Video: Calculating Instantaneous Values of a Time-Dependent Current

The charge that flows through a point in a wire as a function of time is modelled as π‘ž(𝑑) = π‘žβ‚€π‘’^(βˆ’π‘‘/𝑇), where π‘žβ‚€ = 5.0 c and capital 𝑇 = 5.0 s. What is the initial current 𝐼₀ through the wire at a time 𝑑 = 0.00 s? Find the magnitude of the current at the instant 𝑑 = 0.25𝑇. At what value of 𝑑 will the current be reduced to exactly 2/3 𝐼₀?

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Video Transcript

The charge that flows through a point in a wire as a function of time is modelled as π‘ž as a function of 𝑑 is equal to π‘ž sub zero times 𝑒 to the negative 𝑑 over capital 𝑇, where π‘ž sub zero equals 5.0 coulombs and capital 𝑇 equals 5.0 seconds. What is the initial current 𝐼 sub zero through the wire at a time 𝑑 equals 0.00 seconds? Find the magnitude of the current at the instant 𝑑 equals 0.25 times capital 𝑇. At what value of 𝑑 will the current be reduced to exactly two-thirds 𝐼 sub zero?

Let’s begin with the first of these three questions, which is to solve for the initial current, we’re calling it 𝐼 sub zero, through the wire when 𝑑 is equal to 0.00 seconds. To solve for this value 𝐼 sub zero, we’ll want to remember a connection between charge 𝑄 and current 𝐼. Current 𝐼 is equal to the amount of charge that flows past a given point in some amount of time capital 𝑇; that is, the current in a circuit is equal to the time rate of change of charge in that circuit. One way to write this is to use Ξ” symbols to say that 𝐼 is equal to the change in charge divided by the change in time. And as this change becomes infinitesimally small, we can adopt a notation more familiar in calculus and say that 𝐼 is equal to 𝑑𝑄 over 𝑑𝑇.

And then looking at what’s given to us in the problem statement, we see we have an expression for charge as a function of time 𝑑. This means that if we wanna solve for the current as a function of time through this point in a circuit, then that’s equal to the time derivative of π‘ž as a function of 𝑑. Snd since that function is equal to π‘ž sub zero, the initial amount of charge, times 𝑒 to the negative 𝑑 over capital 𝑇, we can plug that expression in for π‘ž of 𝑑 here.

There we have it! And now we see your next step is to take the time derivative of this expression. The time derivative of π‘ž sub zero times 𝑒 to the negative 𝑑 over capital 𝑇. Well, remember capital 𝑇 is a constant value: 5.0 seconds. If we factor out the constant, π‘ž sub zero, we see our real task is to take the time derivative of 𝑒 to the negative 𝑑 over capital 𝑇. And by the way the exponential function works, that derivative is equal to the original term itself 𝑒 to the negative 𝑑 over capital 𝑇 multiplied by the derivative of the exponent, and that derivative is negative one over capital 𝑇.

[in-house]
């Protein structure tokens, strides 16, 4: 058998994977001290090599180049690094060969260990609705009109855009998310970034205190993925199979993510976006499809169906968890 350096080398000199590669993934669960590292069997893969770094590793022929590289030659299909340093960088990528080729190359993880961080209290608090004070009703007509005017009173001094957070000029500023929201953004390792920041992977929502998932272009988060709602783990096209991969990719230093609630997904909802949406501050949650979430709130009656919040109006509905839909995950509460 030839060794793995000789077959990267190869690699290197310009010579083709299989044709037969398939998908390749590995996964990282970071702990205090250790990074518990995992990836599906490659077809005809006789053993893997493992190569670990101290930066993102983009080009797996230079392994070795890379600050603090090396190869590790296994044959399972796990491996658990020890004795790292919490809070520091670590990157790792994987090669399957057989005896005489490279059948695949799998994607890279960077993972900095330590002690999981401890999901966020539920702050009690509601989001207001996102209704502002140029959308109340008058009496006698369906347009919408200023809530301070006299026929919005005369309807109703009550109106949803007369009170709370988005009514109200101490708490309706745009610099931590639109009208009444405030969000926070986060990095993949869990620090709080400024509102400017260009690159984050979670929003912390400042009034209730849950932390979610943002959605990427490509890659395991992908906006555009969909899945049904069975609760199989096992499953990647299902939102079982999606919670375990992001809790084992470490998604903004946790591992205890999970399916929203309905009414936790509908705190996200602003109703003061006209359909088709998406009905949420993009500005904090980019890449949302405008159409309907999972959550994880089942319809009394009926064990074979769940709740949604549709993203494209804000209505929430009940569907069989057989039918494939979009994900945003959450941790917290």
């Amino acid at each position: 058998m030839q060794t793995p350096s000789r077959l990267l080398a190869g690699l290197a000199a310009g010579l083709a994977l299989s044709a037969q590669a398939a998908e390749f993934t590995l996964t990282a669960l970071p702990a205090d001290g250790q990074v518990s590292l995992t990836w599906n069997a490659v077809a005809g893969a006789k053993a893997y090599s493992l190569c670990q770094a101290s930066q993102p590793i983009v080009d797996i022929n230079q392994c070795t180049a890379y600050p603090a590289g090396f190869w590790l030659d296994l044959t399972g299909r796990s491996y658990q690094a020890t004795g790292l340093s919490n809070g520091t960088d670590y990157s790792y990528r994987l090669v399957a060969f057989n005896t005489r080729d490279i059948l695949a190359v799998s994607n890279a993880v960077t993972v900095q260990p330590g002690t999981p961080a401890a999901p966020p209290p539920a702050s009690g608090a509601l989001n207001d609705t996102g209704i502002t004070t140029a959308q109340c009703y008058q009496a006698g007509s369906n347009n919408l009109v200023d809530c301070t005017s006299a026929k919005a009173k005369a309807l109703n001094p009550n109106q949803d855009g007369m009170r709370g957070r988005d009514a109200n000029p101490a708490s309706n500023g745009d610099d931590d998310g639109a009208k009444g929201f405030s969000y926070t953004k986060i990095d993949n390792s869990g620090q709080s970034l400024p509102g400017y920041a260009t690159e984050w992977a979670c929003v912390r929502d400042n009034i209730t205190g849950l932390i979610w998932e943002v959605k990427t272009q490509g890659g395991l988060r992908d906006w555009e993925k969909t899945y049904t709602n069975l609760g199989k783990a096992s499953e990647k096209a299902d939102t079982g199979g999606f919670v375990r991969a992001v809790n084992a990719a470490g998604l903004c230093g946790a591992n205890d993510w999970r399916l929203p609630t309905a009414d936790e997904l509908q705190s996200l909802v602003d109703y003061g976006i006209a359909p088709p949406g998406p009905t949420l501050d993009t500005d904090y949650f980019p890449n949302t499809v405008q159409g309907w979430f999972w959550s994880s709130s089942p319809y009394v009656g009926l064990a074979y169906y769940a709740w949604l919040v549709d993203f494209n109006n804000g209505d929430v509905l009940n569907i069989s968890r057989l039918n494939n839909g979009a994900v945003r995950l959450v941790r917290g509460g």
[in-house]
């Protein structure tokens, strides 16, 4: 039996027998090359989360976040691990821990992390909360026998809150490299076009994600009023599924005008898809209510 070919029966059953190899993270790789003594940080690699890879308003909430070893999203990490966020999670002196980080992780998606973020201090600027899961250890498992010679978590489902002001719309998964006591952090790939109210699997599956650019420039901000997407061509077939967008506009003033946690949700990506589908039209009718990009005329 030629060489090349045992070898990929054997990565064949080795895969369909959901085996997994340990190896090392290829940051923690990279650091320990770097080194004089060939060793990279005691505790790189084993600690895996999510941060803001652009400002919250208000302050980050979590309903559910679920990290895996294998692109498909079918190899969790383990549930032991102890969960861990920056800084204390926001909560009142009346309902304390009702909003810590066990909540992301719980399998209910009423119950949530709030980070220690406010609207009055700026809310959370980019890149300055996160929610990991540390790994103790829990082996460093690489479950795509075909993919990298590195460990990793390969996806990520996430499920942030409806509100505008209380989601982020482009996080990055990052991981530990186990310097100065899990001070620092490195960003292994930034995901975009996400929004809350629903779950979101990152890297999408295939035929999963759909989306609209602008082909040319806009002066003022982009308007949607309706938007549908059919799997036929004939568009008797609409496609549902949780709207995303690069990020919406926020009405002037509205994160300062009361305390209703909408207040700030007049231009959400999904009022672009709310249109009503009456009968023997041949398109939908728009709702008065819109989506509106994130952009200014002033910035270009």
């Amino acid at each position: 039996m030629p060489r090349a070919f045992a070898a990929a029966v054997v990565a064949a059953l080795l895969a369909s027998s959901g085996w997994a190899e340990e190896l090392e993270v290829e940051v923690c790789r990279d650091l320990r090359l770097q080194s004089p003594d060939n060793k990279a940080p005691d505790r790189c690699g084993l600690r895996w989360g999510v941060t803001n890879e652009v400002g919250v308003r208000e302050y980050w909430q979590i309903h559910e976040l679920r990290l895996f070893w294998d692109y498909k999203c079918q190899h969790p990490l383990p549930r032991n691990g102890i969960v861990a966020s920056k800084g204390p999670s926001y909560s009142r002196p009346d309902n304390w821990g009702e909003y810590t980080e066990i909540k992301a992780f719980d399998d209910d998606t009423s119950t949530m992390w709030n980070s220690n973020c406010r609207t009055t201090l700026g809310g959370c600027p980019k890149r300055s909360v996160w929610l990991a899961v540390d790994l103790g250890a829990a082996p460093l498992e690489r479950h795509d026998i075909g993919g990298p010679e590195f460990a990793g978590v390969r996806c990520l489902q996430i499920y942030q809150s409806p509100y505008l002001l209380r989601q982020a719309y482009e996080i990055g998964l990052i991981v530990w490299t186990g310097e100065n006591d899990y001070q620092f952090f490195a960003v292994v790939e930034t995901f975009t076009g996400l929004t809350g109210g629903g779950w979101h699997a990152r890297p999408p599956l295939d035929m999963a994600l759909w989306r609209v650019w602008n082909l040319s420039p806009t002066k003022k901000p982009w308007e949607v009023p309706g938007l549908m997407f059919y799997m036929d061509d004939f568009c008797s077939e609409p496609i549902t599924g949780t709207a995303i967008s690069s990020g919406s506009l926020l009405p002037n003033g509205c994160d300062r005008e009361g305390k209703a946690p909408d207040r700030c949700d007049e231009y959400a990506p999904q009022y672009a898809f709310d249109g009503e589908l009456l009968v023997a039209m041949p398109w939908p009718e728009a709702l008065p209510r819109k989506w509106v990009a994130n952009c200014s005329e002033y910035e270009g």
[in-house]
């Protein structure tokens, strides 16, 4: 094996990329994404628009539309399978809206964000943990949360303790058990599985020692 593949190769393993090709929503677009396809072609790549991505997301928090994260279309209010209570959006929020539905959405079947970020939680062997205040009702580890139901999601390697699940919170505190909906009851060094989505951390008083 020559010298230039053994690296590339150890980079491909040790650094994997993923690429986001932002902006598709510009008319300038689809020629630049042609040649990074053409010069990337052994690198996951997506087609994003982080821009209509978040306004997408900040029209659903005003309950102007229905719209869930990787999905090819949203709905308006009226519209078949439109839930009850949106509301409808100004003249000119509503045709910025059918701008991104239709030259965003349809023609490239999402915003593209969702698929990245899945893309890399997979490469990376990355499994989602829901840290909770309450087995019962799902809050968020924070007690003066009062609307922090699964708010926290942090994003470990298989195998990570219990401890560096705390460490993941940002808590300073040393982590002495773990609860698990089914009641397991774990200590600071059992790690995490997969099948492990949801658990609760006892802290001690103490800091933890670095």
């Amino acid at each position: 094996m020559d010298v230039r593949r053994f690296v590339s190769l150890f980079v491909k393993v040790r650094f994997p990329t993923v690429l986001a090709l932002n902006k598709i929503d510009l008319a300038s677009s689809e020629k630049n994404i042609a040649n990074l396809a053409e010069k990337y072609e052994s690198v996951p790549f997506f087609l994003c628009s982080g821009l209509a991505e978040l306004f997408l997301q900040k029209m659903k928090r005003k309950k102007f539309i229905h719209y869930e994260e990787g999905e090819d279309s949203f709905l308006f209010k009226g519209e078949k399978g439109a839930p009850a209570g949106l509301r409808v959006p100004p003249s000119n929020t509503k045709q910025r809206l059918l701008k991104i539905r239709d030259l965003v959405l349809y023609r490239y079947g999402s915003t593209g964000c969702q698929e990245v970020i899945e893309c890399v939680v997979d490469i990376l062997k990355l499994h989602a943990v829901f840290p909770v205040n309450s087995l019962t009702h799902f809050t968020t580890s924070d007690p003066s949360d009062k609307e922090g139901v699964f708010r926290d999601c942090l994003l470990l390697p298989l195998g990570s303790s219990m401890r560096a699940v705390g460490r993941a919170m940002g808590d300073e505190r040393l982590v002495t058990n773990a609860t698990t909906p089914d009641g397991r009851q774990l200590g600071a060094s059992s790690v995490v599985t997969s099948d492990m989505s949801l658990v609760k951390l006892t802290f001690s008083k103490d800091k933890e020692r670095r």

Another way to write this would be as negative π‘ž sub Zero over capital 𝑇 multiplied by 𝑒 to the negative 𝑑 over capital 𝑇. What we’ve solved for here is current as a function of time; that is, we can plug in anytime value for lowercase 𝑑 and solve for the current at that particular time. That’s what we want to do here. We want to solve for the initial current, which occurs at a time value of 0.00 seconds. 𝐼 sub zero then is equal to negative π‘ž sub zero over capital 𝑇 times 𝑒 to the negative 0.00 seconds over capital 𝑇. Looking at this base, which we’ll raise into the zeroth power, we know that anytime we take a base to the zeroth power, that’s equal to one.

So our expression simplifies somewhat: 𝐼 sub zero is equal to negative π‘ž sub zero over 𝑑. And π‘ž sub zero we’re told is 5.0 coulombs, and capital 𝑇 is 5.0 seconds. Before we calculate this fraction though, let’s have a word about this minus sign. We know that when we consider current flow in a circuit, we conventionally consider current to flow in the direction of positive charge motion, understanding that it’s not the positive charges but the negative charges, the electrons, that actually do the moving. With that understanding of the current in our scenario, 𝐼 sub zero, we can take the negative of this value and call that the current.

And that’s because the only difference between these two currents is what type of charge we’re considering to be in motion. When we leave off the minus sign then, we find that 𝐼 sub zero is equal to π‘ž sub zero over capital 𝑇, which is equal to 5.0 coulombs divided by 5.0 seconds. And this is equal to 1.0 coulomb per second or 1.0 amperes. That’s the current flowing through this point in the wire at a time value of 0.00 seconds. Now let’s consider our second question, which has to do with the current and the circuit at a different time value. In this part of the question, we want to solve for the magnitude of the current in the circuit when 𝑑, the time, is equal to 0.25 times capital 𝑇, recalling the capital 𝑇 has a value of 5.0 seconds.